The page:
Jones JK, Gorkin L, Lian JF, Staffa JA, Fletcher AP. Discontinuation of and changes in treatment after start of new courses of antihypertensive drugs: a study of a United Kingdom population. BMJ 1995; 311: 293–5.
Swales JD. Current clinical practice in hypertension: the EISBERG (Evaluation and Interventions for Systolic Blood pressure Elevation-Regional and Global) project. Am Heart J 1999; 138: 231–7.
Salako BL, Ogah OS, Adebiyi AA, Oladapo OO, Aje A, Adebayo AK, et al. Blood pressure control and left ventricular hypertrophy in hypertensive Nigerians. Ann Afr Med 2009; 8.
Ayodele OE, Alebiosu CO, Salako BL. Differential control of systolic and diastolic blood pressure in blacks with essential hypertension. J Natl Med Assoc 2004; 96: 310–4.
Isezuo AS, Njoku CH. Blood pressure control among hypertensives managed in a specialised health care setting in Nigeria. Afr J Med Med Sci 2003; 32: 65–70.
Rayner B, Schoeman HS. A cross-sectional study of blood pressure control in hypertensive patients in general practice (the I-TARGET study). Cardiovasc J Afr 2009; 20: 224–7.
Addo J, Agyemang C, Smeeth L, Aikins A de-Graft, Edusei AK, Ogedegbe O. A Review of Population-Based Studies on Hypertension in Ghana. Ghana Med J 2012; 46: 4.
Burt VL, Cutler JA, Higgins M, Horan MJ, Labarthe D, Whelton P, et al. Trends in the prevalence, awareness, treatment, and control of hypertension in the adult US population. Data from the health examination surveys, 1960 to 1991. Hypertension 1995; 26: 60–9.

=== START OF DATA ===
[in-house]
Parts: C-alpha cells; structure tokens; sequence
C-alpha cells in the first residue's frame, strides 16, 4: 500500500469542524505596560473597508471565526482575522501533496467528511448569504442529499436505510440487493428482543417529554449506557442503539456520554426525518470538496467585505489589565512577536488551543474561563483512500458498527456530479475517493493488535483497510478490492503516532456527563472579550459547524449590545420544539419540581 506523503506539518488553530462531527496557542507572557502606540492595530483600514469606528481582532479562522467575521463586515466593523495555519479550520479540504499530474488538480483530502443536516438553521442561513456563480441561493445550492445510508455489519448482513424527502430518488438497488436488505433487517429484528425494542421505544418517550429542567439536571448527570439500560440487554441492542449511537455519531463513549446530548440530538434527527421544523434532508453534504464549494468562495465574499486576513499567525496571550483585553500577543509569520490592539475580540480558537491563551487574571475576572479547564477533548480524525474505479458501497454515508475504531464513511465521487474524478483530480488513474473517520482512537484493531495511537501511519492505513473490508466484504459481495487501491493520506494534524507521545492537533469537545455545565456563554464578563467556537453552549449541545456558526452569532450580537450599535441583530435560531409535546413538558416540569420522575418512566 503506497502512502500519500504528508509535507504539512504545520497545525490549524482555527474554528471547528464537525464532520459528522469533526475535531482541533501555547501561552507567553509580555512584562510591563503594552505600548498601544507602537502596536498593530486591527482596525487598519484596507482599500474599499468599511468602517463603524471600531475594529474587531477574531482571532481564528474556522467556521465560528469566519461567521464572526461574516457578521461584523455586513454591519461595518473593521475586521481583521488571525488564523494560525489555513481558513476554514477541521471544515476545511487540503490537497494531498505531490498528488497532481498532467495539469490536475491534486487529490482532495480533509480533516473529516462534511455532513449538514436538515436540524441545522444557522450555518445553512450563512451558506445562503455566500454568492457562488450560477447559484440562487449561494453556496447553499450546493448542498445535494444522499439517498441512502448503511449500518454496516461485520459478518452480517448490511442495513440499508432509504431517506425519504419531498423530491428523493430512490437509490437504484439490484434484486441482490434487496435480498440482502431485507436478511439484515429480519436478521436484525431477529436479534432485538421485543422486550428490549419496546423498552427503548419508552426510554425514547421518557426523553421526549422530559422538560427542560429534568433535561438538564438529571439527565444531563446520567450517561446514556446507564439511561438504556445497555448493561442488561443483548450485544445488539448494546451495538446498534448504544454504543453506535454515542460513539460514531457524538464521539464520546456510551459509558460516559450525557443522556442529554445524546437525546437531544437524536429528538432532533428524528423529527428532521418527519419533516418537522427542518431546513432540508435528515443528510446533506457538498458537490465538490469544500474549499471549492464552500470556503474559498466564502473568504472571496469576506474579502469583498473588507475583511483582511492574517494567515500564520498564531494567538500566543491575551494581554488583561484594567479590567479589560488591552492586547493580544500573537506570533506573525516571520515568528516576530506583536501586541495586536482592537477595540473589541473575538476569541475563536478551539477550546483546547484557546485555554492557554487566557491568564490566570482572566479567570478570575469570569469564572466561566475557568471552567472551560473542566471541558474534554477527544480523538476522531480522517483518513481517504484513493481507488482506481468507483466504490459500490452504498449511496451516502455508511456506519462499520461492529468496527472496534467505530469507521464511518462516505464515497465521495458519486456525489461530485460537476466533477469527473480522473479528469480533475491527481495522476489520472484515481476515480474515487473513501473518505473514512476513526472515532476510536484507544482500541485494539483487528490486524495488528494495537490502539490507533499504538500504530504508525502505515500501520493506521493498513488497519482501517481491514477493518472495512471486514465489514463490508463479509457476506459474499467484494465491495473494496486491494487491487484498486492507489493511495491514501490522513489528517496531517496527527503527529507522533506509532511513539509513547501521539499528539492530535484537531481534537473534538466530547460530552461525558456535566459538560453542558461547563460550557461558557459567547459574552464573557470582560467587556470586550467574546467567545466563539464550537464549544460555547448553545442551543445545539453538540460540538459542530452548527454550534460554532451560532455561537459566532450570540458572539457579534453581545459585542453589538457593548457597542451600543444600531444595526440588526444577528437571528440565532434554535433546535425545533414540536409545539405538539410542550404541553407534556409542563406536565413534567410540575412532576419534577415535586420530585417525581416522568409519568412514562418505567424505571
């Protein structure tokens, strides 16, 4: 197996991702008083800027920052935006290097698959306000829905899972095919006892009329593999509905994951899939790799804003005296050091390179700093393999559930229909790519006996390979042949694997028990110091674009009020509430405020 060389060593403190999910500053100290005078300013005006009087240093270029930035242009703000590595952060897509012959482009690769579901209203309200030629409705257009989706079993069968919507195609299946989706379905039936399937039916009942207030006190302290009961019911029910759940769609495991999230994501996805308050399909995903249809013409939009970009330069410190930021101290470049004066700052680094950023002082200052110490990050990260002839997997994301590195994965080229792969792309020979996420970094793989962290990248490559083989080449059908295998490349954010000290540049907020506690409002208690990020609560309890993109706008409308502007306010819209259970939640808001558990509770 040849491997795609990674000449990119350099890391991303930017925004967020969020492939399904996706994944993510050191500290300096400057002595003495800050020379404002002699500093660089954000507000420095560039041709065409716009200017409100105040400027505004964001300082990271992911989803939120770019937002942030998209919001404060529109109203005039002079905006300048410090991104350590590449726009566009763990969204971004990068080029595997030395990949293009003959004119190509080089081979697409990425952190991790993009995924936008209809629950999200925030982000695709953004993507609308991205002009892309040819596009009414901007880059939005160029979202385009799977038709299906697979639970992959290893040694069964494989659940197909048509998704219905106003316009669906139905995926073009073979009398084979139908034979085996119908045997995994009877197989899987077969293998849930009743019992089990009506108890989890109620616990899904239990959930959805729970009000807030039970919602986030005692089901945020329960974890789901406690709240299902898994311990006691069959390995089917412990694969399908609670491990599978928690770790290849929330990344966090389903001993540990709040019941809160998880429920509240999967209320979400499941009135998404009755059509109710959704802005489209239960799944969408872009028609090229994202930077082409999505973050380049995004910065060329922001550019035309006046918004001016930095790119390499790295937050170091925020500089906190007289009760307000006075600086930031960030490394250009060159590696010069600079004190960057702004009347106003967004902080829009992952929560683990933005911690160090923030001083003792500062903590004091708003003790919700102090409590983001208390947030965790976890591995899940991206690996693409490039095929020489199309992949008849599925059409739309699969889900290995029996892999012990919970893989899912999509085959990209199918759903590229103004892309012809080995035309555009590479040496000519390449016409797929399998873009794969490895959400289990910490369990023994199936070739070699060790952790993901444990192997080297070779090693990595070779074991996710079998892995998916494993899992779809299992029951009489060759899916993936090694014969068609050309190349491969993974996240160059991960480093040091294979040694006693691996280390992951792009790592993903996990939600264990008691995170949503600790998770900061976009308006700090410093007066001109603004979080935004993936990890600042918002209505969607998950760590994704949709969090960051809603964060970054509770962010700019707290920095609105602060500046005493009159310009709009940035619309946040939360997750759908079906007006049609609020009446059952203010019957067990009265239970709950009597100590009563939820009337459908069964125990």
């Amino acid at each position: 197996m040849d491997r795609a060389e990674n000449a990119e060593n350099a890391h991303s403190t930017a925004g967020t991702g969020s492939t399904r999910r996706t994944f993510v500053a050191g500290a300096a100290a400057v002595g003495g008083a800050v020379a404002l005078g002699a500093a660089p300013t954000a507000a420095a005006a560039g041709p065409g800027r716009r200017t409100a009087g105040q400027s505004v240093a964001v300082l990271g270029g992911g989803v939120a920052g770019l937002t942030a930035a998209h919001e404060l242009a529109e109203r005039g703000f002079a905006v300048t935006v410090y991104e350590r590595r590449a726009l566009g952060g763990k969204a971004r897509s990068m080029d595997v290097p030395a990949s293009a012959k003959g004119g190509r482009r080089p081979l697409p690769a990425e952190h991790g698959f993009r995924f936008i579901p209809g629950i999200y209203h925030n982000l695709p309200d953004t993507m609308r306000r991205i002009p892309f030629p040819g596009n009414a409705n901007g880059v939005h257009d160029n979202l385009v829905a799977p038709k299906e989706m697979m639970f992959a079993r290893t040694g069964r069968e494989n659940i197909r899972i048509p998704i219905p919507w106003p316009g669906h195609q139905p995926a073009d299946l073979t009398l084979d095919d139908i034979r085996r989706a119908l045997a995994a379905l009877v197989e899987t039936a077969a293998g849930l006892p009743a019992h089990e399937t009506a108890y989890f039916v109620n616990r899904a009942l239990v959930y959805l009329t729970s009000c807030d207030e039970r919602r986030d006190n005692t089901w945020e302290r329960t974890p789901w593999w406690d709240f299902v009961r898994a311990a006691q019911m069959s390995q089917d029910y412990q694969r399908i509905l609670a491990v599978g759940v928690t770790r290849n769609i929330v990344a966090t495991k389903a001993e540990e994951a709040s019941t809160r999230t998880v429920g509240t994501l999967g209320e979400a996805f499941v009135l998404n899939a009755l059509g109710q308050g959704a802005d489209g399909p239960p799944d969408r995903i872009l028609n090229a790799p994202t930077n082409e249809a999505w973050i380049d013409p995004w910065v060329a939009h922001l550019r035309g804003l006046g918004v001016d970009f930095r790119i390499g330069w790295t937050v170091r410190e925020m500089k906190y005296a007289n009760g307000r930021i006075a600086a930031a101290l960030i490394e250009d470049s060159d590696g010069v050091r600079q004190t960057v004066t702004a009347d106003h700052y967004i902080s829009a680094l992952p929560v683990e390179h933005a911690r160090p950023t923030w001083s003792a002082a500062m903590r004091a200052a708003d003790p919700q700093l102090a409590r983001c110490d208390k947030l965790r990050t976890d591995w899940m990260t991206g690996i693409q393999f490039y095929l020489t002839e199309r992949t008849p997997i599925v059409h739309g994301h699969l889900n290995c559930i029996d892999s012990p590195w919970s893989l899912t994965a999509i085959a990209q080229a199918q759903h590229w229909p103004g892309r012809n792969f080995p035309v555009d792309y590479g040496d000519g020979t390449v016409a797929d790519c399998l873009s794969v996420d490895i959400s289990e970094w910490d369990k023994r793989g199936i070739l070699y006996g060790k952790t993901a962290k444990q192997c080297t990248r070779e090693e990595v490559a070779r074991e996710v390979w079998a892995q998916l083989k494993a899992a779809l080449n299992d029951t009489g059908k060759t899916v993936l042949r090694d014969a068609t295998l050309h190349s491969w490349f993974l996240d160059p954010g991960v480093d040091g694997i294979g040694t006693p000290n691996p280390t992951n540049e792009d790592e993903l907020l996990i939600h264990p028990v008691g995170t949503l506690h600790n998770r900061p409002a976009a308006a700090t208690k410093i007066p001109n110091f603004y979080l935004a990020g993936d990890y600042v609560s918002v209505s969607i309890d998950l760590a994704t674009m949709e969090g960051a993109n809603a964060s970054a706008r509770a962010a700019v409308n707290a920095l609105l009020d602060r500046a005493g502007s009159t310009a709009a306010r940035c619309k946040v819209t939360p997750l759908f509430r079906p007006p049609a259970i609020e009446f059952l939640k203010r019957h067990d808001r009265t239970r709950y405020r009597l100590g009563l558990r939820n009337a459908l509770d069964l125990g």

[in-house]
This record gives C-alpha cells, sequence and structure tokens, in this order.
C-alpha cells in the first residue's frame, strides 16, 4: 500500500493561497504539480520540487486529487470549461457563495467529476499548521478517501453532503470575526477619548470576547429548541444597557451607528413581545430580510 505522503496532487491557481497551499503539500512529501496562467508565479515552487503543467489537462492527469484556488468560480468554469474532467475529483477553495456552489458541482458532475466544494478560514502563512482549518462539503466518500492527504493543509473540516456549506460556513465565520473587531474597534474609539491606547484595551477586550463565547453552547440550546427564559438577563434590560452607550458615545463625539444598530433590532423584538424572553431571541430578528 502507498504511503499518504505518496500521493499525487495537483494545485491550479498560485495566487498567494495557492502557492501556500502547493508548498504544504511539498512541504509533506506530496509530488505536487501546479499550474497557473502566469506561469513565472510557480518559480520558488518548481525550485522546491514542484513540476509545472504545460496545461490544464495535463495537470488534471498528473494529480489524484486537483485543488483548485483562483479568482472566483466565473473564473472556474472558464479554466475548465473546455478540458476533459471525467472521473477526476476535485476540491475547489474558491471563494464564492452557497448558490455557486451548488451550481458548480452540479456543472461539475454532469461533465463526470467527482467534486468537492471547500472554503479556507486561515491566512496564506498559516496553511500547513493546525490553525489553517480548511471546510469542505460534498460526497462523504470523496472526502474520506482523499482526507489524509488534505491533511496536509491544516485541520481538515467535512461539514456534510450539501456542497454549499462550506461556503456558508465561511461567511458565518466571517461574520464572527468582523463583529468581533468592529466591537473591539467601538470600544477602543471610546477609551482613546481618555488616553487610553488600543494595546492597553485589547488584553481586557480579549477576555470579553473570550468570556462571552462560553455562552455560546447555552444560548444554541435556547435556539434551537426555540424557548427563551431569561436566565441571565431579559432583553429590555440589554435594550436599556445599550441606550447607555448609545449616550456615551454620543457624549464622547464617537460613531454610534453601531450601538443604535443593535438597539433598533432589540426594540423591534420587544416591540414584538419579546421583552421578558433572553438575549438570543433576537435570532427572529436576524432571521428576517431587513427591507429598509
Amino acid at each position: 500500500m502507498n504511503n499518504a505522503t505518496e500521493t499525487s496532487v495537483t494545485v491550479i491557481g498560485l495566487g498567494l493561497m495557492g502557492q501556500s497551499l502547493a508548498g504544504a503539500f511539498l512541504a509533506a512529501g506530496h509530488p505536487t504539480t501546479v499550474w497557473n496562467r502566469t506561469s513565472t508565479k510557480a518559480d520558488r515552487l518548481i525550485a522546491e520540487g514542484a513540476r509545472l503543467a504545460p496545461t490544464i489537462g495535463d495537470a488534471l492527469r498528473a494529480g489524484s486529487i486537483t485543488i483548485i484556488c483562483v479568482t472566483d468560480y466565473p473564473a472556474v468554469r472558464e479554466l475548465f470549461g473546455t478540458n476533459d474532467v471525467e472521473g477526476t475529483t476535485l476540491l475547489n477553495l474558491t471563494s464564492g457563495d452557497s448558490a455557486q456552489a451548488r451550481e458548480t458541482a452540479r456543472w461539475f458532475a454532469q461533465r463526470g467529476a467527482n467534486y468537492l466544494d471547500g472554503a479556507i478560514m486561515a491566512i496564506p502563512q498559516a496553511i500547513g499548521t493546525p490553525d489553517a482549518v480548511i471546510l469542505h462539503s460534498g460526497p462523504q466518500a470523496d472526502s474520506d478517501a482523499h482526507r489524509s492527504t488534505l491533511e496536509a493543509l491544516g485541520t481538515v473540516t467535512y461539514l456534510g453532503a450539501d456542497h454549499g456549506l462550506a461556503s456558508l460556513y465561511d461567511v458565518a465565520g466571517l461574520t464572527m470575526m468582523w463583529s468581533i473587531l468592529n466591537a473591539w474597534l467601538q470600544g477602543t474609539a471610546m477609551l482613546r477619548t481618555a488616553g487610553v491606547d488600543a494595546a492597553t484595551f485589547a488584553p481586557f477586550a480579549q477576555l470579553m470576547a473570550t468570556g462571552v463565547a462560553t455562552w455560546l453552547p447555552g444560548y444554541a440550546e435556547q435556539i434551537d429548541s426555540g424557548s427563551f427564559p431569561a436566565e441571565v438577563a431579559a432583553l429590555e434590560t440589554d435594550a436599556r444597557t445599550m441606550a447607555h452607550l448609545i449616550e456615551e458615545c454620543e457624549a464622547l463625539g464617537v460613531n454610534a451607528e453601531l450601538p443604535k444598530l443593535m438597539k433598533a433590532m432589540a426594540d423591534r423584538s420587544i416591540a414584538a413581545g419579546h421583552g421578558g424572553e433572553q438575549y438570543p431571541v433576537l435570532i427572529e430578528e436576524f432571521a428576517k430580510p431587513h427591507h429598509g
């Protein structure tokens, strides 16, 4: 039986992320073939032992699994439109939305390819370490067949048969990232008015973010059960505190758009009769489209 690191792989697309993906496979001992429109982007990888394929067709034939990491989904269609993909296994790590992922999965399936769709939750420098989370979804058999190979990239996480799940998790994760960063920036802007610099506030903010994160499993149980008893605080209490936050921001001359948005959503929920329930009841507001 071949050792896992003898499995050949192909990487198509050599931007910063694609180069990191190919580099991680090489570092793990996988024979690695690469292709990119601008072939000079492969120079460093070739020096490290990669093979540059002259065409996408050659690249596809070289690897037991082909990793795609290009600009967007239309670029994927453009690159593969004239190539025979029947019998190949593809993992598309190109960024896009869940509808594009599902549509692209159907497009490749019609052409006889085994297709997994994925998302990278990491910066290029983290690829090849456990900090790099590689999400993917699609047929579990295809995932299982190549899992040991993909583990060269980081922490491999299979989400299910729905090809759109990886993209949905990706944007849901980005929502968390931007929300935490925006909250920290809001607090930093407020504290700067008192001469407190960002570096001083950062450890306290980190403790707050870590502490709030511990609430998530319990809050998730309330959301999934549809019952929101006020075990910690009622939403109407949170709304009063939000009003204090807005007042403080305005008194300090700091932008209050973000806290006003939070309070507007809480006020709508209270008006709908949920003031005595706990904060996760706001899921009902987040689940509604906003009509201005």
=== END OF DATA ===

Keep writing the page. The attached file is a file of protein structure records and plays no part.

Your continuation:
Norman R, Gaziano T, Laubscher R, Steyn K, Bradshaw D, South African Comparative Risk Assessment Collaborating Group. Estimating the burden of disease attributable to high blood pressure in South Africa in 2000. South Afr Med J Suid-Afr Tydskr Vir Geneeskd 2007; 97: 692–8.
Opie LH, Seedat YK. Hypertension in sub-Saharan African populations. Circulation 2005; 112: 3562–3568.
Wolf-Maier K, Cooper RS, Banegas JR, et al. HYpertension prevalence and blood pressure levels in 6 european countries, canada, and the united states. JAMA 2003; 289: 2363–9. doi:10.1001/jama.289.18.2363.
Edwards R, Unwin N, Mugusi F, Whiting D, Rashid S, Kissima J, et al. Hypertension prevalence and care in an urban and rural area of Tanzania. J Hypertens 2000; 18: 145–152.
Rayner B. Combination therapy in hypertension. South Afr Fam Pract 2007; 49: 22–4. doi:10.1080/20786204.2007.10873513.
Achieng’ L, Joshi MD, Ogola EN, Karari E. Adequacy of blood pressure control and level of adherence with antihypertensive therapy. East Afr Med J 2009;86:499–506. doi:10.4314/eamj.v86i11.55826.
Mutua EM, Gitonga MM, Mbuthia B, Muiruri N, Cheptum JJ, Maingi T. Level of blood pressure control among hypertensive patients on follow-up in a Regional Referral Hospital in Central Kenya. Pan Afr Med J 2014; 18. doi:10.11604/pamj.2014.18.278.4308.
Agyemang C, Bruijnzeels MA, Owusu-Dabo E. Factors associated with hypertension awareness, treatment, and control in Ghana, West Africa. J Hum Hypertens 2005; 20: 67–71. doi:10.1038/sj.jhh.1001923.
Adebolu FA, Naidoo M. Blood pressure control amongst patients living with hypertension presenting to an urban district hospital outpatient clinic in KwaZulu-Natal. Afr J Prim Health Care Amp Fam Med 2014; 6: 1–6. doi:10.4102/phcfm.v6i1.572.